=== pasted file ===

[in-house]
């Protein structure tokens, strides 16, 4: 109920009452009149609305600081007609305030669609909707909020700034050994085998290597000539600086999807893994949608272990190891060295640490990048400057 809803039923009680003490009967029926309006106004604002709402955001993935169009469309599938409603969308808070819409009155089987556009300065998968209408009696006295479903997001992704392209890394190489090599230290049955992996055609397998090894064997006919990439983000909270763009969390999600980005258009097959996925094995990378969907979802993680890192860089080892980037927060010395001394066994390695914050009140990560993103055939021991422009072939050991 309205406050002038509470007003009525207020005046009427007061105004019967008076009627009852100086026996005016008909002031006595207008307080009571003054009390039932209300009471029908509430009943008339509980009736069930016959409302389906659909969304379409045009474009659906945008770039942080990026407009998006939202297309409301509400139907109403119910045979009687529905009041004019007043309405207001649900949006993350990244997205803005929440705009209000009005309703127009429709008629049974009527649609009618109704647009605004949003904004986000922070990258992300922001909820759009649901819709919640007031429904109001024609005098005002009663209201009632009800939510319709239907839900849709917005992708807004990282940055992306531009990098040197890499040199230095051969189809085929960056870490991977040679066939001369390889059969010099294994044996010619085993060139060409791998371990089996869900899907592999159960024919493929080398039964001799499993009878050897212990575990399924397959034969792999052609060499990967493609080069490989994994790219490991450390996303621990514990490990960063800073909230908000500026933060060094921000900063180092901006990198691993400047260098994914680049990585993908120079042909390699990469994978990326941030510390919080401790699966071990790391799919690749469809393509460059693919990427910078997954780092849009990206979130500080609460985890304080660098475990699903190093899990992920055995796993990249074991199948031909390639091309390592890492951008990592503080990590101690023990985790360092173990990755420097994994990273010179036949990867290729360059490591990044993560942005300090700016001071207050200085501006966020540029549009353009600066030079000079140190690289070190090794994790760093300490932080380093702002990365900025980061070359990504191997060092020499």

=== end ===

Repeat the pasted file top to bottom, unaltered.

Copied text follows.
[in-house]
């Protein structure tokens, strides 16, 4: 109920009452009149609305600081007609305030669609909707909020700034050994085998290597000539600086999807893994949608272990190891060295640490990048400057 809803039923009680003490009967029926309006106004604002709402955001993935169009469309599938409603969308808070819409009155089987556009300065998968209408009696006295479903997001992704392209890394190489090599230290049955992996055609397998090894064997006919990439983000909270763009969390999600980005258009097959996925094995990378969907979802993680890192860089080892980037927060010395001394066994390695914050009140990560993103055939021991422009072939050991 309205406050002038509470007003009525207020005046009427007061105004019967008076009627009852100086026996005016008909002031006595207008307080009571003054009390039932209300009471029908509430009943008339509980009736069930016959409302389906659909969304379409045009474009659906945008770039942080990026407009998006939202297309409301509400139907109403119910045979009687529905009041004019007043309405207001649900949006993350990244997205803005929440705009209000009005309703127009429709008629049974009527649609009618109704647009605004949003904004986000922070990258992300922001909820759009649901819709919640007031429904109001024609005098005002009663209201009632009800939510319709239907839900849709917005992708807004990282940055992306531009990098040197890499040199230095051969189809085929960056870490991977040679066939001369390889059969010099294994044996010619085993060139060409791998371990089996869900899907592999159960024919493929080398039964001799499993009878050897212990575990399924397959034969792999052609060499990967493609080069490989994994790219490991450390996303621990514990490990960063800073909230908000500026933060060094921000900063180092901006990198691993400047260098994914680049990585993908120079042909390699990469994978990326941030510390919080401790699966071990790391799919690749469809393509460059693919990427910078997954780092849009990206979130500080609460985890304080660098475990699903190093899990992920055995796993990249074991199948031909390639091309390592890492951008990592503080990590101690023990985790360092173990990755420097994994990273010179036949990867290729360059490591990044993560942005300090700016001071207050200085501006966020540029549009353009600066030079000079140190690289070190090794994790760093300490932080380093702002990365900025980061070359990504191997060092020499």